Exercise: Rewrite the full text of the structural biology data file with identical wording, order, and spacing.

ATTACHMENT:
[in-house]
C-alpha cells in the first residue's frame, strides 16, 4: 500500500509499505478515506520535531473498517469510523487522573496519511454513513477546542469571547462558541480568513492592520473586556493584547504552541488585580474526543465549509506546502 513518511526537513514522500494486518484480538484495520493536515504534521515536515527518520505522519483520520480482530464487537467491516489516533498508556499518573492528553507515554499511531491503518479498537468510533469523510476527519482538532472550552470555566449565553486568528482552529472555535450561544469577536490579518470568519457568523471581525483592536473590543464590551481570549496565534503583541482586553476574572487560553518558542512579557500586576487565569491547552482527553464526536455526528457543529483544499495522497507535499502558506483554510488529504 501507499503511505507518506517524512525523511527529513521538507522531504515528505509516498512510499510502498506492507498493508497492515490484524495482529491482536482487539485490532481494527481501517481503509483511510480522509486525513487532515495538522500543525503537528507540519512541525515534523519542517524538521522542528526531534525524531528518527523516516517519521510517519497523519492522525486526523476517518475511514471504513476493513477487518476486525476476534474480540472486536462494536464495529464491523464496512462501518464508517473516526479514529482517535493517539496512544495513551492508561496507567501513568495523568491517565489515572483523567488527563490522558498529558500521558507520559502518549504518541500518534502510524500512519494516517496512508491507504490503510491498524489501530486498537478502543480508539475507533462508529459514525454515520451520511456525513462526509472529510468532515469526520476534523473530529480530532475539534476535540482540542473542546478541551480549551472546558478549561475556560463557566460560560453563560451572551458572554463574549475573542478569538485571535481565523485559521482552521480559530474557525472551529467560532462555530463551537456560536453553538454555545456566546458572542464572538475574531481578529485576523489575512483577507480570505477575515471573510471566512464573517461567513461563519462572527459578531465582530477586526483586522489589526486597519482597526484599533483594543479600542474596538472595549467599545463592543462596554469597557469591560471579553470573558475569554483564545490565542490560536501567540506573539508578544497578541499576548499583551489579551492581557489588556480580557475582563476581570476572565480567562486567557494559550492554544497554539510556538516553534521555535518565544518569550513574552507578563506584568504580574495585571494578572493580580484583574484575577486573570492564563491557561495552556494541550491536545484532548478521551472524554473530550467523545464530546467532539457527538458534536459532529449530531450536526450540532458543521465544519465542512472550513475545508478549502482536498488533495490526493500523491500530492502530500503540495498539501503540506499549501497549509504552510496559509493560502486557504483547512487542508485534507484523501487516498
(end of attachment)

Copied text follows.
[in-house]
C-alpha cells in the first residue's frame, strides 16, 4: 500500500509499505478515506520535531473498517469510523487522573496519511454513513477546542469571547462558541480568513492592520473586556493584547504552541488585580474526543465549509506546502 513518511526537513514522500494486518484480538484495520493536515504534521515536515527518520505522519483520520480482530464487537467491516489516533498508556499518573492528553507515554499511531491503518479498537468510533469523510476527519482538532472550552470555566449565553486568528482552529472555535450561544469577536490579518470568519457568523471581525483592536473590543464590551481570549496565534503583541482586553476574572487560553518558542512579557500586576487565569491547552482527553464526536455526528457543529483544499495522497507535499502558506483554510488529504 501507499503511505507518506517524512525523511527529513521538507522531504515528505509516498512510499510502498506492507498493508497492515490484524495482529491482536482487539485490532481494527481501517481503509483511510480522509486525513487532515495538522500543525503537528507540519512541525515534523519542517524538521522542528526531534525524531528518527523516516517519521510517519497523519492522525486526523476517518475511514471504513476493513477487518476486525476476534474480540472486536462494536464495529464491523464496512462501518464508517473516526479514529482517535493517539496512544495513551492508561496507567501513568495523568491517565489515572483523567488527563490522558498529558500521558507520559502518549504518541500518534502510524500512519494516517496512508491507504490503510491498524489501530486498537478502543480508539475507533462508529459514525454515520451520511456525513462526509472529510468532515469526520476534523473530529480530532475539534476535540482540542473542546478541551480549551472546558478549561475556560463557566460560560453563560451572551458572554463574549475573542478569538485571535481565523485559521482552521480559530474557525472551529467560532462555530463551537456560536453553538454555545456566546458572542464572538475574531481578529485576523489575512483577507480570505477575515471573510471566512464573517461567513461563519462572527459578531465582530477586526483586522489589526486597519482597526484599533483594543479600542474596538472595549467599545463592543462596554469597557469591560471579553470573558475569554483564545490565542490560536501567540506573539508578544497578541499576548499583551489579551492581557489588556480580557475582563476581570476572565480567562486567557494559550492554544497554539510556538516553534521555535518565544518569550513574552507578563506584568504580574495585571494578572493580580484583574484575577486573570492564563491557561495552556494541550491536545484532548478521551472524554473530550467523545464530546467532539457527538458534536459532529449530531450536526450540532458543521465544519465542512472550513475545508478549502482536498488533495490526493500523491500530492502530500503540495498539501503540506499549501497549509504552510496559509493560502486557504483547512487542508485534507484523501487516498